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Blog : Christmas cheer - on a budget?

Blog

Christmas cheer - on a budget?


By Ben Buet - Business Development Manager

Christmas is here already, after such a memorable year for the whole country we are embarking on the festive period. The feel-good vibe in the UK seems to have carried on since the events of the summer. Long may that continue.

Despite a lighter feeling, many companies are exercising caution when it comes to their formerly extravagant Christmas parties. This led me to start thinking about the impact this will have on their people and how companies need to think far more creatively to reward their people. At the end of the day it’s people’s engagement levels that will affect the bottom line.

There is a chapter in our book ‘Purple Your People’ about how happiness directly affects motivation and production levels. This year has been, for us, not only fun though also stretching and exciting. We always remember to do what we can to make sure our people are happy at work. Rewarding people for the great work they have done and offering team bonding opportunities is key. It’s really important to recognise your high performing teams and a great opportunity to do this is to give something back; by investing in them. Taking away Christmas parties and other end of year rewards can really demotivate people, especially when huge steps have been made during the year. Weigh up the investment in a Christmas ‘do’ against losing a top performer or the lost productivity of the disengaged.

However it’s not all about spending lots of money. There are so many low-cost/no-cost solutions to this. A few things we do at learnpurple that really improve happiness and team building are:

·         Secret Santa – we randomly pick a secret Santa for everybody by drawing names from a hat. This involves a small budget for a present and writing a poem for the person. We then open the presents together and read the funny poems to each other. The laughs and enjoyment this brings alone are priceless and all at no cost to the company.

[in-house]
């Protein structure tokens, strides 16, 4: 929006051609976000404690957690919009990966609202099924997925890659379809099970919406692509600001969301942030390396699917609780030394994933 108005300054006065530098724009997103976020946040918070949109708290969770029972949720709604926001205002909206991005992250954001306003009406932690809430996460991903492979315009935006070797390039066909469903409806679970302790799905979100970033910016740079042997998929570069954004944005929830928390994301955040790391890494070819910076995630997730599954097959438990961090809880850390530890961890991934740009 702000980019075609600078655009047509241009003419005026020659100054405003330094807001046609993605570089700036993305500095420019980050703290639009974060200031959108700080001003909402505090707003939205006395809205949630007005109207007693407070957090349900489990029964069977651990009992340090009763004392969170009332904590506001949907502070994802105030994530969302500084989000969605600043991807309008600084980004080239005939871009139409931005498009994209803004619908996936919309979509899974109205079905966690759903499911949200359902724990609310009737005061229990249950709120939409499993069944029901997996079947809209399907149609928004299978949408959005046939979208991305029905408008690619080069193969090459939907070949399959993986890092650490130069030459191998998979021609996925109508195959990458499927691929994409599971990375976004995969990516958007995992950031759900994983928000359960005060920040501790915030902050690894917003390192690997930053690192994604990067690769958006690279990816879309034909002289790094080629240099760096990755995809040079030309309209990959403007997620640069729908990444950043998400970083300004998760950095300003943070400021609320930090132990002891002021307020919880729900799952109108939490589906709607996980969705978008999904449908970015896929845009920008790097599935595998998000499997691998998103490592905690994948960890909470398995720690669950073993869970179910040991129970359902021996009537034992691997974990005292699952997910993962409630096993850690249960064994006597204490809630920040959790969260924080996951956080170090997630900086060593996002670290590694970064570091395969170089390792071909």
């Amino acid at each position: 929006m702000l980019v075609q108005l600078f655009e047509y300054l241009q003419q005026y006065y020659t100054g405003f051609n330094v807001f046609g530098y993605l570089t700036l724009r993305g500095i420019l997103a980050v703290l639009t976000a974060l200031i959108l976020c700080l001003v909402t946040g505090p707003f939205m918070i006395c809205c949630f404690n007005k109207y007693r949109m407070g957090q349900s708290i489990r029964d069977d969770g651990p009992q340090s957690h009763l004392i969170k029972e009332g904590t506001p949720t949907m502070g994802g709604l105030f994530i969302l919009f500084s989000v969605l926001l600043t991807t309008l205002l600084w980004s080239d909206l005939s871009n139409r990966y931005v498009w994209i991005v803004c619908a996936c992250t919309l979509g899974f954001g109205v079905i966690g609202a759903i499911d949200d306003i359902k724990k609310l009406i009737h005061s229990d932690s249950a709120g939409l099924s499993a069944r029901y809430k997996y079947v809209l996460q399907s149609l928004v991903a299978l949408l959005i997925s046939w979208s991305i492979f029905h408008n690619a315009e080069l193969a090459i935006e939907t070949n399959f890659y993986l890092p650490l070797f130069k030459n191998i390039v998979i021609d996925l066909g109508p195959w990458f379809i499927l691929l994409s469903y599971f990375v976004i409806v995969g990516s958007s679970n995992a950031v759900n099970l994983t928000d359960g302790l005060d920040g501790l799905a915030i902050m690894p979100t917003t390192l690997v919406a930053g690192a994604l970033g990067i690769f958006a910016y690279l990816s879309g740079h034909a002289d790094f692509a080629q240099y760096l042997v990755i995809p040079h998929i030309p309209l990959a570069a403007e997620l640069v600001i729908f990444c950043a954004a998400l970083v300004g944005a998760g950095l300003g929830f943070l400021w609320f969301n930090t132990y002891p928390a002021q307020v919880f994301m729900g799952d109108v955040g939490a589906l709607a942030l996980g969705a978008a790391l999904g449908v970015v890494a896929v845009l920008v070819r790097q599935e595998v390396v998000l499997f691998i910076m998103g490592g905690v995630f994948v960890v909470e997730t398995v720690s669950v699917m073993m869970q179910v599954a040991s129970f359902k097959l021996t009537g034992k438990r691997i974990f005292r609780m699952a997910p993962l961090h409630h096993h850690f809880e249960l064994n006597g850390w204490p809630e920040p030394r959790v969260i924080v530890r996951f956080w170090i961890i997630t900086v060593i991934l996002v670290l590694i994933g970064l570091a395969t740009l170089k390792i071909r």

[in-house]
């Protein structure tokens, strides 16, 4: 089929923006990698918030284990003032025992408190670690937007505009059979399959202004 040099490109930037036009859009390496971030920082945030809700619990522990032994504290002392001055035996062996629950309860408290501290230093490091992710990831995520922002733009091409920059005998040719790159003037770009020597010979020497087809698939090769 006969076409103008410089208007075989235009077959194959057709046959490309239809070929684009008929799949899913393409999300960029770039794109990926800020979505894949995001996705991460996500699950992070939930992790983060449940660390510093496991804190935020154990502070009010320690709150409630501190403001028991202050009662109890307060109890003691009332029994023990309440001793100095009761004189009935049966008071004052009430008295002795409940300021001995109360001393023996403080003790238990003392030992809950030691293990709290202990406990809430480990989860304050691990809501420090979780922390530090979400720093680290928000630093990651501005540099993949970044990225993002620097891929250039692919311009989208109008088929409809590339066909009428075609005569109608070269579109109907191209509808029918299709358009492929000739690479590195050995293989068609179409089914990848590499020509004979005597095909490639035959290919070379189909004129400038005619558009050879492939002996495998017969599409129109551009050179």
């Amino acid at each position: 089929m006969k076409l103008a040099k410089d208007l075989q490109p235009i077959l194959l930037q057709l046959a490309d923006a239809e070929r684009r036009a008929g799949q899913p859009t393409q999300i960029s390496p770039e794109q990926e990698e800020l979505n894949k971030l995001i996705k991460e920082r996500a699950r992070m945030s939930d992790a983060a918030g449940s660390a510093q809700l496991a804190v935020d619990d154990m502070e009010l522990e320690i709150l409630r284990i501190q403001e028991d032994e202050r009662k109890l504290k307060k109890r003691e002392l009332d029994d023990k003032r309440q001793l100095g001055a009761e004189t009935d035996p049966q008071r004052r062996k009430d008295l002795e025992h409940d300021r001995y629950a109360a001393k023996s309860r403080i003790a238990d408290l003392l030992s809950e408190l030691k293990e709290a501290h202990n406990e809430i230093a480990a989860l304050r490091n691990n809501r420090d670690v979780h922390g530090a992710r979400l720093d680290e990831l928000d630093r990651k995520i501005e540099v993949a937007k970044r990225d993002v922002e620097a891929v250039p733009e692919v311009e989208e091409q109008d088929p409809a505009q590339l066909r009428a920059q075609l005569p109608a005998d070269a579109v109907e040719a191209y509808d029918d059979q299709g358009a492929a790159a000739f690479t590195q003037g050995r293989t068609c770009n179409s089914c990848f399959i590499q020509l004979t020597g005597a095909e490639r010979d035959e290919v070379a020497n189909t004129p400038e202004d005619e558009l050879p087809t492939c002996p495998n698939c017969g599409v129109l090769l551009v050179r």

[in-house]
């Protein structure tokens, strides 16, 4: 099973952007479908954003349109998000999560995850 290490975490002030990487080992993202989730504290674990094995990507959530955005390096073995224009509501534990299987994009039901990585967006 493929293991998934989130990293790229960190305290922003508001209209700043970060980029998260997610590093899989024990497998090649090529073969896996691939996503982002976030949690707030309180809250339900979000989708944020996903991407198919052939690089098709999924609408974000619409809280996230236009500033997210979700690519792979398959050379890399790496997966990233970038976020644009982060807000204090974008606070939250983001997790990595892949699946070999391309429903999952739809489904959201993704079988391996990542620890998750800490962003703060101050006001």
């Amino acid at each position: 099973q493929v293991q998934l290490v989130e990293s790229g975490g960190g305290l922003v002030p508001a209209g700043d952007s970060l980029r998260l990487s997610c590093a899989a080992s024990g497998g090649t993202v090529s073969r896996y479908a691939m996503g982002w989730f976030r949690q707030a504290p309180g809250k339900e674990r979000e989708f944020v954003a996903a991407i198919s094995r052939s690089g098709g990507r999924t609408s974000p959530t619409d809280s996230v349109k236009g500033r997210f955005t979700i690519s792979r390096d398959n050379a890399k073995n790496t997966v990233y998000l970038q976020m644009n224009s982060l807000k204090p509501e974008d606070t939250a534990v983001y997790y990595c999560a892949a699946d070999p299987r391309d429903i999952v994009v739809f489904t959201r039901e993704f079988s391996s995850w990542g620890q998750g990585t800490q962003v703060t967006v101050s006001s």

·         Spoof awards – always fun and a good way to tell people how much they’re appreciated. This involves a little effort and creativity on the part of our directors; ‘trophies’ are small though meaningful.

·         Early finish on certain days – with lots of people away during the Christmas period and the phone lines generally a bit quieter, allowing people to leave an hour early to be with their families and friends goes a long way. With the enhancement of remote access to emails etc it also has little effect on business outputs.

·         Christmas drinks after monthly meetings – when we have company meetings we will generally arrange a quick drink with everyone out of the office. It only takes an hour out of people’s time though gives you a great chance to see how everyone is doing and what their plans are for Christmas. Even if organising something that everyone can attend is challenging, take advantage of the opportunities to get people together informally.

These are just a few ideas that we use but there are plenty of other options out there. Even after a busy and, perhaps, stressful year, great Christmas parties or companies going the extra mile will always be remembered. Finishing the year on a high can have huge effects on how the next year starts and can really put you on the front foot.

The easy option for all companies would be just to cut back on all of these activities and think of the short term gains to the bottom line. People engagement is a hot topic and perhaps more important than ever. It really is in the forefront of people’s minds and will affect companies in the longer term. Not just on morale but also the reputation of the company and on the benefits of working there.

It would be great to hear from you on good or not-so-good experiences you’ve had around workplace Christmas parties and how they’ve affected people? Do you agree with me? Or should the celebrations and festivities stay on hold until times are better?

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